Gage Skidmore

What I learnt when I attended a Trump rally

“Are you sure we’ll get in?” A young girl next to me anxiously asks her father. Her mother notices my intrigued expression and chuckles, “she’s been looking forward to seeing him for weeks!”

Only one week earlier had I heard the GOP presidential candidate, Donald Trump, was visiting Austin. Now, surrounded by stars and stripes, “police lives matter” t-shirts and “Make America Great Again” posters, I feel underprepared for this experience. A small mountain of empty cans and bottles draws ever closer; “no beers allowed inside!” a man is assigned to shout near the door, much to the grumbling of the punters walking in. Nearing the entrance, I hear faint chants of “lock her up! Lock her up!” emerging from the doors.

After thorough – and reassuring – security checks by an army of guards, I find myself staring at a sea of red, white and blue. I soak up the atmosphere, listening to the ferocious roars of the crowd while taking in the smell of the burger stand in the far corner. I think how it feels more like a car show than a political rally for a future president.

Immediately, I am intimidated. I try not to lock eyes with people, in fear they can tell I’m a mere observer rather than a staunch supporter like most. A black man is on the podium, “all lives matter!” he shouts, “black, white, police!” My friend whispers in my ear, daring me to find a non-white person in the stadium.

We find a corner with a few empty benches, and move the piled-up campaign propaganda to one side. Two or three energetic speakers come and go, but the tension is palpable and mounting – we all know who the crowd is here for. A handful of protestors shout statements of disagreement but are quickly quietened by the crowd, shoved to the back, and thrown out the venue. No dissent is tolerated here.

After hours of waiting, murmurs swiftly ricochet through the crowd: there is a moment of silence before the man himself rips open the side-door curtains and strides through, waving one hand nonchalantly, the infamous smirk plastered on his face. Upon reaching the podium he basks in the adoration of his supporters, smiling and waving and shaking his head in mock-awe at the size of the crowd. Then, with one flick of his wrist, he quietens them.

Hearing him speak in person is vastly different to the soundbites heard on the news. His speech is nonsensical, arrhythmic and scattered. He repeats phrases over and over. He talks about one point, drifts off to something else before reconvening at the original notion, almost as if by accident. Buzzword after buzzword, with an almost unbelievable lack of explanations or actual policy proposals. Whenever he feels the crowd’s energy dip, he circles back to Hilary as quickly as possible – in Donald Trump’s world, a chant of “Lock her up! Lock her up!” never fails to excite. His other crowd-pleasing tactic is immigration. With waning audience concentration in duller parts of the speech – such as how to improve race inequality – the crowd erupts into spontaneous choruses of “build the wall! Build the wall!”. Trump would halt, mid-sentence, in order to shout “and who’s gonna pay for it?” “MEXICO!” the crowd roars back in response.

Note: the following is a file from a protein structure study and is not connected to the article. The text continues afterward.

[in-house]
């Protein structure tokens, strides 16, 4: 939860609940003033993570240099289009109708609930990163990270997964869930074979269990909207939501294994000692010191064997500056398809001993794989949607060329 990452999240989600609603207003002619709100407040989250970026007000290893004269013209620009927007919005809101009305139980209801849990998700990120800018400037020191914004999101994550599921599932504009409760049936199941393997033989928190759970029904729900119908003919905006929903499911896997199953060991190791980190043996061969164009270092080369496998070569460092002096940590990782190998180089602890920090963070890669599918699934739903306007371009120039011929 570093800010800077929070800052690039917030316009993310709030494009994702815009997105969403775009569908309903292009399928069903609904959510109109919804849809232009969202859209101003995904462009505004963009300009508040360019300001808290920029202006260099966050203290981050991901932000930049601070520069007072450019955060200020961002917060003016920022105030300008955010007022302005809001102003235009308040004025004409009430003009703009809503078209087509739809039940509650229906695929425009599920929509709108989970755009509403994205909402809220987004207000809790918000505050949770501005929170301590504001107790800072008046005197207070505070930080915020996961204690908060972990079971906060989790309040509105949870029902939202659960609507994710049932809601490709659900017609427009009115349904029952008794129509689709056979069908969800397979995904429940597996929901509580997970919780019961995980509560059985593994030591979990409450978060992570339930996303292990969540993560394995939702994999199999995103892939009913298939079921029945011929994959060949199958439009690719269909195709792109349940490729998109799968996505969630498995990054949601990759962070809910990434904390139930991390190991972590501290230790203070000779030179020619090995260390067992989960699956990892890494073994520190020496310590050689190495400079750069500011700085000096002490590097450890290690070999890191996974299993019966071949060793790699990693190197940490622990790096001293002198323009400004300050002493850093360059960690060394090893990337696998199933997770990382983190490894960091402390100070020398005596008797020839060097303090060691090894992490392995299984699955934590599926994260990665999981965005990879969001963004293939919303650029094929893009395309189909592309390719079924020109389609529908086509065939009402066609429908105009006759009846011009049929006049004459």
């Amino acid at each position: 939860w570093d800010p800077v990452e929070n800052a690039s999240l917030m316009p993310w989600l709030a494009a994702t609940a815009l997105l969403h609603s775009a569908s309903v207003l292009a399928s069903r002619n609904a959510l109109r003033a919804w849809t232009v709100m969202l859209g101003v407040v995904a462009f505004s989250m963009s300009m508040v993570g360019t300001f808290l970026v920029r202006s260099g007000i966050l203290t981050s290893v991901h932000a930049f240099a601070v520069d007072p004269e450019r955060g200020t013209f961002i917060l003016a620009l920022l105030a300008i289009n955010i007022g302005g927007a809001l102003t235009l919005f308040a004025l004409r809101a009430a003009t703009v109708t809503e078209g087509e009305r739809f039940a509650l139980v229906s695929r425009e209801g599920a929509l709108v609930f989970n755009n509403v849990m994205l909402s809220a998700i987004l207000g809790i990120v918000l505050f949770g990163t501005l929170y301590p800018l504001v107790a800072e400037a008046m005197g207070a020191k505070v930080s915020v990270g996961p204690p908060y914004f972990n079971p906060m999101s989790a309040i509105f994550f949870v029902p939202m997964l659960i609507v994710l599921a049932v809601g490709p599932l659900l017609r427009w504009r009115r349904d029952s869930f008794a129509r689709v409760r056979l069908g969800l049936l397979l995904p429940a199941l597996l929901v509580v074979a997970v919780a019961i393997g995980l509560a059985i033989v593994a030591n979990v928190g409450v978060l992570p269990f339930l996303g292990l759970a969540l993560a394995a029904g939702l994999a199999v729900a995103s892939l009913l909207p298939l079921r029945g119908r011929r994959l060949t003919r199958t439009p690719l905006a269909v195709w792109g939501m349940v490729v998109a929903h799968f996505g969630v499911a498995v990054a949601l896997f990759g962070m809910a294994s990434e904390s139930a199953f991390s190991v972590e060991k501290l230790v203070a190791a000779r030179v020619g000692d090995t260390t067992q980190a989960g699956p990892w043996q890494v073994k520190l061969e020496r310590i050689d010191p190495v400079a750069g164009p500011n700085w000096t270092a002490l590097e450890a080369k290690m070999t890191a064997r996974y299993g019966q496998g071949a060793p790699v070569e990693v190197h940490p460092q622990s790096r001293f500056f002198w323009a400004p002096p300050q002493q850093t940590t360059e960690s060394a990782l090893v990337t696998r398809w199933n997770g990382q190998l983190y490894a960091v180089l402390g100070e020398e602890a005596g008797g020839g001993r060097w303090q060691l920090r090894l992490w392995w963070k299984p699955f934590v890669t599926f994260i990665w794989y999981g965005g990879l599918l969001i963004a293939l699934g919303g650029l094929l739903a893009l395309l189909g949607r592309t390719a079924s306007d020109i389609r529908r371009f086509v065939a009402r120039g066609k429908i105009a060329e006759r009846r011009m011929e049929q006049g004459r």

But, he pauses to remind the audience, he’s a “nice guy”. So he’s “gonna build safe zones in the Middle East, and cause the Gulf States are so rich, [he’s] gonna make them pay for it!” And on to the next topic. No further explanation. No demonstration of knowledge or understanding of this infamously complex region, let alone for diplomacy, the international system or – apparently – geography.

What struck me was how the crowd clings to every minute gesture, signal or sound that came from their seeming-deity. He smirks; they cheer. He frowns; they boo. A pantomime of expression, misunderstanding and lies. I had rarely seen such enthusiasm for a person, for an ideology.

Throughout the rally, I couldn’t shake the feeling that I had seen this sort of undying love before, in North Korea. When talking to a North Korean you can have a spectacularly normal conversation; you can talk about your mutual interests, share a joke, see eye to eye on many issues. But should politics arise, the human being you were talking to switches, turning the conversation into an unnatural recitation of propaganda. This, as well as Trump’s supporter’s fierce nationalism, unyielding loyalty, and physical displays of affection were all reminiscent of the authoritarian regime.

After he started bringing on mothers of men “murdered” by illegal immigrants – because the difference between manslaughter and murder apparently depends on one’s immigration status – we grabbed some stray “Make America Great Again” posters as souvenirs, and started towards the exit.

While walking out I tried to personalise the body of beings around me, attempting to understand why each individual had resorted to this far-right ideology. My friend nudged me back in to reality; “stop staring!” he muttered.  Leaving half way through Trump’s speech, carrying posters and wearing shocked and confused expressions, had almost given us away, and people had started to notice. The alley to the exit had become a tunnel of stares and, in genuine fear, I began to cheer for Trump and smile at him, waving the posters in the air in order to guarantee my safe exit.

Far wiser people have written at lengths on the reasons behind Trump’s rise to fame; I can offer few novel reasons for this phenomenon. Yet, after witnessing the joy at such xenophobic, sexist and irrational rhetoric it is clear to me that this phenomena will not end on November 8. Trump is the symptom, not the cause, and the alt-right will not decline in parallel with him.

Image: Gage Skidmore

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